(Reuters) - On Monday, a divided 2nd U.S. Circuit Court of Appeals declined to rehear (2020 WL 3956260) a three-judge panel’s determination (951 F.3d 84) that the Justice Department can withhold grant money from so-called sanctuary jurisdictions that refuse to comply with DOJ’s immigration-related conditions. The 2nd Circuit is at odds with the 1st, 3rd, 7th and 9th Circuits on this issue, which seems likely to end up at the U.S. Supreme Court.
So, in a way, Monday’s decision changes nothing: The panel opinion remains in place, as panel opinions almost always do at the 2nd Circuit. The circuit split is cemented, giving the Supreme Court ample justification to consider the constitutional and statutory complexities of the attorney general’s power to impose the president’s priorities on state and local law enforcement.
But in another sense, the five (!) different opinions 2nd Circuit judges issued Monday are eye opening. This court, remember, has traditionally prided itself on what Judge Jon Newman called “the virtue of restraint” in a 1984 Brooklyn Law Review essay on the 2nd Circuit’s reluctance to grant en banc review. “We have been able, to a remarkable degree, to submerge our individual judicial convictions in the interest of the proper functioning of our court,” Judge Newman said then. On Monday, even the avowed institutionalist Robert Katzmann, who took pains to point out that he opposes en banc rehearing in “the vast majority of cases,” wrote to say that he supported en banc review in this one.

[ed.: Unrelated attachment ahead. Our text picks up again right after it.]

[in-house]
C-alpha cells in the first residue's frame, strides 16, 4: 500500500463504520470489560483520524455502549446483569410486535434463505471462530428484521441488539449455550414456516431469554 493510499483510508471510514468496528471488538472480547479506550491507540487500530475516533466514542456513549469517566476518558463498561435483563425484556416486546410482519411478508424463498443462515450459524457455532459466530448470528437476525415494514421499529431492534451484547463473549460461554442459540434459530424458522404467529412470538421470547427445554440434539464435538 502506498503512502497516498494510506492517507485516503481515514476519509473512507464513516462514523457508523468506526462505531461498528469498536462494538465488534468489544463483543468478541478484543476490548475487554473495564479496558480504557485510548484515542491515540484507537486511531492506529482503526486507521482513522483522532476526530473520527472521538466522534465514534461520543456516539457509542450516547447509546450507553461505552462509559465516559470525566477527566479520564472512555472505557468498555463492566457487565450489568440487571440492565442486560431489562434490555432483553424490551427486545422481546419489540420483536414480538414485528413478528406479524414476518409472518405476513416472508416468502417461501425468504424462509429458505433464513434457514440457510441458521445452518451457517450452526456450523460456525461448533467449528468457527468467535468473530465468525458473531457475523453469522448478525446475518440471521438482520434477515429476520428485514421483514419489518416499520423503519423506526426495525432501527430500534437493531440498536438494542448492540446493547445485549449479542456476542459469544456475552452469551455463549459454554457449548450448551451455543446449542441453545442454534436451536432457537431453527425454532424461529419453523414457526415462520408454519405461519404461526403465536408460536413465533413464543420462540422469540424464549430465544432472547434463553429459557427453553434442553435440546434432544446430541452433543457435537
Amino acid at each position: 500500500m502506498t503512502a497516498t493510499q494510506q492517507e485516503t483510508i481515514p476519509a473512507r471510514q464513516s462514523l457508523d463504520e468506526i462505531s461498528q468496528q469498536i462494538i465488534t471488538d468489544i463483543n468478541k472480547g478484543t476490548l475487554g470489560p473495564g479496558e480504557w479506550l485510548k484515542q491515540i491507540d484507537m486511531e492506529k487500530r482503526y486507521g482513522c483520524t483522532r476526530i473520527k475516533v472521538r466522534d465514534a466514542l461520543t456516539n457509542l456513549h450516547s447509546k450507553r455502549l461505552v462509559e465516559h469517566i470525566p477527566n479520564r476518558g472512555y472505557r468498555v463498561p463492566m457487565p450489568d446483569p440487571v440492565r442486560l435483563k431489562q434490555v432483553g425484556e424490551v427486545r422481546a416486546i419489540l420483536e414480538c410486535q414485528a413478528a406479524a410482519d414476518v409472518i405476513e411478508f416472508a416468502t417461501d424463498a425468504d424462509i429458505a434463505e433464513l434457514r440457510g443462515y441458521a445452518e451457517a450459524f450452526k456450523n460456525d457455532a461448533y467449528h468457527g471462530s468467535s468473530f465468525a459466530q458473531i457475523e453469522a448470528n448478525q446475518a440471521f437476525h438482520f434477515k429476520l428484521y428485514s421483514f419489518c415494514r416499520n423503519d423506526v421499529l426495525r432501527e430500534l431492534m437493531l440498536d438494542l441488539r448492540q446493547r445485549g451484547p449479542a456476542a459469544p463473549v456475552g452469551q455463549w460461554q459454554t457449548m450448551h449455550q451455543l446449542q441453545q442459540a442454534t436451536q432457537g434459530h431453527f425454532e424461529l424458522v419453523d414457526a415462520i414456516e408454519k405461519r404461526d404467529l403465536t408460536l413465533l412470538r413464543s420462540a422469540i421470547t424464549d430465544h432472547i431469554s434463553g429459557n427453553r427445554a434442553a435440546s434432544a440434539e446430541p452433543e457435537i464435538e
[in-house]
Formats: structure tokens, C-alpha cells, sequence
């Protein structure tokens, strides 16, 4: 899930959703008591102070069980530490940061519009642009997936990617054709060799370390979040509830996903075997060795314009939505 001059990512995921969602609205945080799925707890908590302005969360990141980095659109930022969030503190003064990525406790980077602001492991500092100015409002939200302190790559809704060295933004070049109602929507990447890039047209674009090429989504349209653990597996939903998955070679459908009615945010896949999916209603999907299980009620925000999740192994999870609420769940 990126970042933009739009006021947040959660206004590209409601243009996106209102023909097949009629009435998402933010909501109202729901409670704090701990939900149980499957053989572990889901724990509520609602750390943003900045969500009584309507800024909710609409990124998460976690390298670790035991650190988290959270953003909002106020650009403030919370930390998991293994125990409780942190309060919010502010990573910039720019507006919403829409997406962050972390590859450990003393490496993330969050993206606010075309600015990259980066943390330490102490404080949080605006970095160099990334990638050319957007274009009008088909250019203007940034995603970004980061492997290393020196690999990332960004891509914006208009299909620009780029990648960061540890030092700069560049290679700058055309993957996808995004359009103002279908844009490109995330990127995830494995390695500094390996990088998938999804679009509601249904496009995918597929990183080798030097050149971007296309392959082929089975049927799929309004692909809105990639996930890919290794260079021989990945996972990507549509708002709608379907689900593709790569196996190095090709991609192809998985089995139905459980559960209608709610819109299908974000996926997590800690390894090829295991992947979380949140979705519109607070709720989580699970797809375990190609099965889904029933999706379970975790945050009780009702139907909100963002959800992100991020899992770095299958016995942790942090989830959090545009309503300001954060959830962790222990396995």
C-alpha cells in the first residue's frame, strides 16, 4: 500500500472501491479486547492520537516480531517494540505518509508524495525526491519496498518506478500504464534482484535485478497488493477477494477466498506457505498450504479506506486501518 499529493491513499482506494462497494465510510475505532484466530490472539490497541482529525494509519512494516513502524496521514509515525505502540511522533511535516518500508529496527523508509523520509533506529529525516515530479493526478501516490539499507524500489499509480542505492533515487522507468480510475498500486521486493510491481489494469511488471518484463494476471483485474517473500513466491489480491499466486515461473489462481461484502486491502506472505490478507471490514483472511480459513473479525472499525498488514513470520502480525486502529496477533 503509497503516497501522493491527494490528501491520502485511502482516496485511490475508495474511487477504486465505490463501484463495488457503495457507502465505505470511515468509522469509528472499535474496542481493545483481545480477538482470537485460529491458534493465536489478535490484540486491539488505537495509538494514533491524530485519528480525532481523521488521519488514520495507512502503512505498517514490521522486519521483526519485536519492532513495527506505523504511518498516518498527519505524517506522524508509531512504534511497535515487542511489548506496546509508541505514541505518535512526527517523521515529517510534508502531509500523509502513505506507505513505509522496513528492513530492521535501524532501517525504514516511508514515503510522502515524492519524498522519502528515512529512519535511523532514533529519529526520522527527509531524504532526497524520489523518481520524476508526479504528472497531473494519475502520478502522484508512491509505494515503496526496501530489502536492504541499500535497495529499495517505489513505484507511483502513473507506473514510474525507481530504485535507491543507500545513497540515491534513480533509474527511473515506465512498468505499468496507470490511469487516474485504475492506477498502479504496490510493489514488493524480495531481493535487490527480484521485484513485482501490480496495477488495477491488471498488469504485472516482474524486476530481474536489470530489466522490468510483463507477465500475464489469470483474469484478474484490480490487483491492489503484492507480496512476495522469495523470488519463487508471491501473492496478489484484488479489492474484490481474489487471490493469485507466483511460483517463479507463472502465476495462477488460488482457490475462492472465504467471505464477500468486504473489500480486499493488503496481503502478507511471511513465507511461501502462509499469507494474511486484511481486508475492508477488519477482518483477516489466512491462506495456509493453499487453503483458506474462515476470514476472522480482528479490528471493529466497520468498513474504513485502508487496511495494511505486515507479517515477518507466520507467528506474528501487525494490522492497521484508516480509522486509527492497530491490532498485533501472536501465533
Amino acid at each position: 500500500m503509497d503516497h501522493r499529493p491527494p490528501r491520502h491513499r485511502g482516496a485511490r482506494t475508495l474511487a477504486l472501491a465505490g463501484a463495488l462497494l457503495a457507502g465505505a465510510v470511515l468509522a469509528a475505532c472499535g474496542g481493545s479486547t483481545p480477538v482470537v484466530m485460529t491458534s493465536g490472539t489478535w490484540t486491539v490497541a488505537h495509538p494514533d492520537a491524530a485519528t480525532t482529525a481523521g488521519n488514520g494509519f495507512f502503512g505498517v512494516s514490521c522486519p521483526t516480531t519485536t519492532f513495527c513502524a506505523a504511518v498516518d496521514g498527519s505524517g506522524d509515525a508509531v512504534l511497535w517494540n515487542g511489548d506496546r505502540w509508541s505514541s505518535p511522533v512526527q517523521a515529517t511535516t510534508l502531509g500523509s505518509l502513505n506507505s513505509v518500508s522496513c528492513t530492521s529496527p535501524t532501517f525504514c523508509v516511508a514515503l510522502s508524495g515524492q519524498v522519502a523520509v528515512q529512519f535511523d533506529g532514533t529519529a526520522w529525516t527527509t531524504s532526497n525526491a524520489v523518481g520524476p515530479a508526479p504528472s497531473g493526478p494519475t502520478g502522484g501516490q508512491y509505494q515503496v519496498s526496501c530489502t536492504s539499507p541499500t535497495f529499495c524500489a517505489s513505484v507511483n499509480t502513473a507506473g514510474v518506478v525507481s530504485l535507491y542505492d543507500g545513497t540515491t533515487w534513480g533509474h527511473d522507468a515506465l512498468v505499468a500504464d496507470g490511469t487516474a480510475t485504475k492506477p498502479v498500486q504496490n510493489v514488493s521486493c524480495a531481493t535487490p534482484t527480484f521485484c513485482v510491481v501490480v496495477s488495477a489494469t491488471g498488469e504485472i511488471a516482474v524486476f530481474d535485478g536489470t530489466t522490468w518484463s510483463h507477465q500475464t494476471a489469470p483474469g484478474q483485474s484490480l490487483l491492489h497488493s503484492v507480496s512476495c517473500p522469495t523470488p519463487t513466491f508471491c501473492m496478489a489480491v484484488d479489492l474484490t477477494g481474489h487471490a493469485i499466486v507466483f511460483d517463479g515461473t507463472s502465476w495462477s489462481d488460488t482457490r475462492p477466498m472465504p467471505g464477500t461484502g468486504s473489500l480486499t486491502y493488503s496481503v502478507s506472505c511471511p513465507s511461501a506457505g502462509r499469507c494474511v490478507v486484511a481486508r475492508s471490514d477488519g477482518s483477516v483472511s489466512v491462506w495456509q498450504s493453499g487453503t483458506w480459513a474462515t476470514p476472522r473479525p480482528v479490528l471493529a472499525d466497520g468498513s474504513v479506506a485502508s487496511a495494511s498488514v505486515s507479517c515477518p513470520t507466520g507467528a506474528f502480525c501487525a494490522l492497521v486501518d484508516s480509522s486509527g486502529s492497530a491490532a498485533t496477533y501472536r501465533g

The panel that issued the 2nd Circuit’s decision last February on DOJ grants and sanctuary jurisdictions was composed of Judges Jose Cabranes, Ralph Winter and Reena Raggi. Judge Raggi wrote the opinion for a unanimous panel. As it happens, Judge Cabranes is the only active judge among the three. Judges Winter and Raggi are senior judges and therefore didn’t participate in the vote on whether to rehear the case.
Judge Cabranes wrote the main opinion Monday denying the petition for rehearing by New York, New Jersey and other states protesting DOJ’s authority to condition grant money on assisting the federal government’s efforts to crack down on illegal immigrants. He was joined by five other judges, including four of the five judges who have been appointed to the 2nd Circuit during the Trump administration: Judges Richard Sullivan, Joseph Bianco, William Nardini and Steven Menashi. (The fifth judge appointed since Trump took office, Michael Park, did not participate in the en banc consideration.)
Judge Rosemary Pooler wrote the main dissent from the decision not to rehear the panel decision. Joined by Judges Denny Chin and Susan Carney, she provided analysis of why the other circuits that have looked at this issue were right and her 2nd Circuit colleagues were wrong. The panel opinion, “ignores the words of the statute, the relevant legislative history and the conclusions of our sister circuits,” Judge Pooler wrote. “I am, frankly, astounded that my colleagues did not find this a case of exceptional importance warranting en banc review.” (Judge Cabranes responded in the majority opinion that Judge Pooler’s dissent “sheds little new substantive light on the debate,” despite her opinion’s “vigor and intensity.”)